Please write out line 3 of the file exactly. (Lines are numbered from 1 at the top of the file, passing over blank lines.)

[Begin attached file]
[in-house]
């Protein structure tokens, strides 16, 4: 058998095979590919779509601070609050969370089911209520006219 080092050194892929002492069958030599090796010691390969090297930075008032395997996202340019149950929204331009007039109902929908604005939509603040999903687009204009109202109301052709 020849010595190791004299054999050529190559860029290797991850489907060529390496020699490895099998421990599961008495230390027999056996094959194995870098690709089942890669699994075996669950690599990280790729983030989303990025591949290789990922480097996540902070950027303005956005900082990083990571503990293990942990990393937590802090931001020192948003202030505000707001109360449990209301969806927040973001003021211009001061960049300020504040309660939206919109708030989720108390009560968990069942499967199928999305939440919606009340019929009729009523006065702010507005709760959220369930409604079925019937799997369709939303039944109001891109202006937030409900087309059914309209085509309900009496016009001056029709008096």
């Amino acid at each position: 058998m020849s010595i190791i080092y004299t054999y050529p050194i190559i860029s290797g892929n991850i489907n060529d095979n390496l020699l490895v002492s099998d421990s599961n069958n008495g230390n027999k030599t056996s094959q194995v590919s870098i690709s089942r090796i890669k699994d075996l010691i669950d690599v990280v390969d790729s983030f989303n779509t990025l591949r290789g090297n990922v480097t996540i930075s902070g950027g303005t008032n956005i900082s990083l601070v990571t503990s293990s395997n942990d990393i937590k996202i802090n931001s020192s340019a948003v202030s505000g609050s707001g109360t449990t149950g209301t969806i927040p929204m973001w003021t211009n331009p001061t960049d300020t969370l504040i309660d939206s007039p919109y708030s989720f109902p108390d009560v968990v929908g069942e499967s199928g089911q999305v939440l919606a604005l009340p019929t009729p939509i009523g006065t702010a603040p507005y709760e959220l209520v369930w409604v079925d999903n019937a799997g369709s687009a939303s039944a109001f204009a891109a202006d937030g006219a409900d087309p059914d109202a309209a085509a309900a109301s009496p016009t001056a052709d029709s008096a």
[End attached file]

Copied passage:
């Amino acid at each position: 058998m020849s010595i190791i080092y004299t054999y050529p050194i190559i860029s290797g892929n991850i489907n060529d095979n390496l020699l490895v002492s099998d421990s599961n069958n008495g230390n027999k030599t056996s094959q194995v590919s870098i690709s089942r090796i890669k699994d075996l010691i669950d690599v990280v390969d790729s983030f989303n779509t990025l591949r290789g090297n990922v480097t996540i930075s902070g950027g303005t008032n956005i900082s990083l601070v990571t503990s293990s395997n942990d990393i937590k996202i802090n931001s020192s340019a948003v202030s505000g609050s707001g109360t449990t149950g209301t969806i927040p929204m973001w003021t211009n331009p001061t960049d300020t969370l504040i309660d939206s007039p919109y708030s989720f109902p108390d009560v968990v929908g069942e499967s199928g089911q999305v939440l919606a604005l009340p019929t009729p939509i009523g006065t702010a603040p507005y709760e959220l209520v369930w409604v079925d999903n019937a799997g369709s687009a939303s039944a109001f204009a891109a202006d937030g006219a409900d087309p059914d109202a309209a085509a309900a109301s009496p016009t001056a052709d029709s008096a």